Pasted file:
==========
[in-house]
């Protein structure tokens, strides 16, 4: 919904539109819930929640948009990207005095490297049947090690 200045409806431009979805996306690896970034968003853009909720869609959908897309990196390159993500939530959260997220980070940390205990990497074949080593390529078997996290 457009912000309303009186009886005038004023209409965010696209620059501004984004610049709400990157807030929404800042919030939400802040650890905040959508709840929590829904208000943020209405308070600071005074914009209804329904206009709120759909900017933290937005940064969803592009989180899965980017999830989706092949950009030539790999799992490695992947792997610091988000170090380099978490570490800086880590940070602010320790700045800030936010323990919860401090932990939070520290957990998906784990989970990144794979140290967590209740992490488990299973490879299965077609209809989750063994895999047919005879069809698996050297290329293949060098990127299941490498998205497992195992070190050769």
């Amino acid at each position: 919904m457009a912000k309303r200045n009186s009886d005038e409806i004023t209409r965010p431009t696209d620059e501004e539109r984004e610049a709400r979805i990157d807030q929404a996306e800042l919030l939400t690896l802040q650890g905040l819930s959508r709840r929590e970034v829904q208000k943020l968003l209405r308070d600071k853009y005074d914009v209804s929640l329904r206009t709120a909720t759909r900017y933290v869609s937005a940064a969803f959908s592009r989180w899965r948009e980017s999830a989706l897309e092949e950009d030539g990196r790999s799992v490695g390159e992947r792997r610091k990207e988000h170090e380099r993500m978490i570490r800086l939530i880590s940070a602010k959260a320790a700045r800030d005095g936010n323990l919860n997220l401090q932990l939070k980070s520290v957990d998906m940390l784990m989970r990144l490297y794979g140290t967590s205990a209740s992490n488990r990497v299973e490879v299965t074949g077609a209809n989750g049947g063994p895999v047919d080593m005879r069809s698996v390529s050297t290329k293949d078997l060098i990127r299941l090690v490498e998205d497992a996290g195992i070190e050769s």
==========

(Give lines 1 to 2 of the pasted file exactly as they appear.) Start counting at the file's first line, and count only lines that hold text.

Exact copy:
[in-house]
């Protein structure tokens, strides 16, 4: 919904539109819930929640948009990207005095490297049947090690 200045409806431009979805996306690896970034968003853009909720869609959908897309990196390159993500939530959260997220980070940390205990990497074949080593390529078997996290 457009912000309303009186009886005038004023209409965010696209620059501004984004610049709400990157807030929404800042919030939400802040650890905040959508709840929590829904208000943020209405308070600071005074914009209804329904206009709120759909900017933290937005940064969803592009989180899965980017999830989706092949950009030539790999799992490695992947792997610091988000170090380099978490570490800086880590940070602010320790700045800030936010323990919860401090932990939070520290957990998906784990989970990144794979140290967590209740992490488990299973490879299965077609209809989750063994895999047919005879069809698996050297290329293949060098990127299941490498998205497992195992070190050769």